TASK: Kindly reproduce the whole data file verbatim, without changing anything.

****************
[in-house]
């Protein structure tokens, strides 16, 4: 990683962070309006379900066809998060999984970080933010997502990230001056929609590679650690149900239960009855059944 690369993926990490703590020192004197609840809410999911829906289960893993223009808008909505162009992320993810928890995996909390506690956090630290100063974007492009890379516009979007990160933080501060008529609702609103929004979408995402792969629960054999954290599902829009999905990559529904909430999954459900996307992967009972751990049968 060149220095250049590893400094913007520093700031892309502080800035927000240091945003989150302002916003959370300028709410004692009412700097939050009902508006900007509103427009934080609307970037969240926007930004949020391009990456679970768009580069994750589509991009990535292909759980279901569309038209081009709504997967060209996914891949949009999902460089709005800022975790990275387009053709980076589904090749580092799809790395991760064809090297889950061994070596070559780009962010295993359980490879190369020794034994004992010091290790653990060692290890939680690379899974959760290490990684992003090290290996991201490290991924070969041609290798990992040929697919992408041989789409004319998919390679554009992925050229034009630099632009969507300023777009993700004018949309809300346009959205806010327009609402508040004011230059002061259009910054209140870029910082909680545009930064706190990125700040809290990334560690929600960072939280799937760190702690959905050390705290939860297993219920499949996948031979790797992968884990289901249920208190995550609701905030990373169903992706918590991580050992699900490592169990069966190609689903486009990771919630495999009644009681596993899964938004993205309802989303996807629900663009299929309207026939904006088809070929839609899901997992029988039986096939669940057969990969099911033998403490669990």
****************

[in-house]
């Protein structure tokens, strides 16, 4: 990683962070309006379900066809998060999984970080933010997502990230001056929609590679650690149900239960009855059944 690369993926990490703590020192004197609840809410999911829906289960893993223009808008909505162009992320993810928890995996909390506690956090630290100063974007492009890379516009979007990160933080501060008529609702609103929004979408995402792969629960054999954290599902829009999905990559529904909430999954459900996307992967009972751990049968 060149220095250049590893400094913007520093700031892309502080800035927000240091945003989150302002916003959370300028709410004692009412700097939050009902508006900007509103427009934080609307970037969240926007930004949020391009990456679970768009580069994750589509991009990535292909759980279901569309038209081009709504997967060209996914891949949009999902460089709005800022975790990275387009053709980076589904090749580092799809790395991760064809090297889950061994070596070559780009962010295993359980490879190369020794034994004992010091290790653990060692290890939680690379899974959760290490990684992003090290290996991201490290991924070969041609290798990992040929697919992408041989789409004319998919390679554009992925050229034009630099632009969507300023777009993700004018949309809300346009959205806010327009609402508040004011230059002061259009910054209140870029910082909680545009930064706190990125700040809290990334560690929600960072939280799937760190702690959905050390705290939860297993219920499949996948031979790797992968884990289901249920208190995550609701905030990373169903992706918590991580050992699900490592169990069966190609689903486009990771919630495999009644009681596993899964938004993205309802989303996807629900663009299929309207026939904006088809070929839609899901997992029988039986096939669940057969990969099911033998403490669990």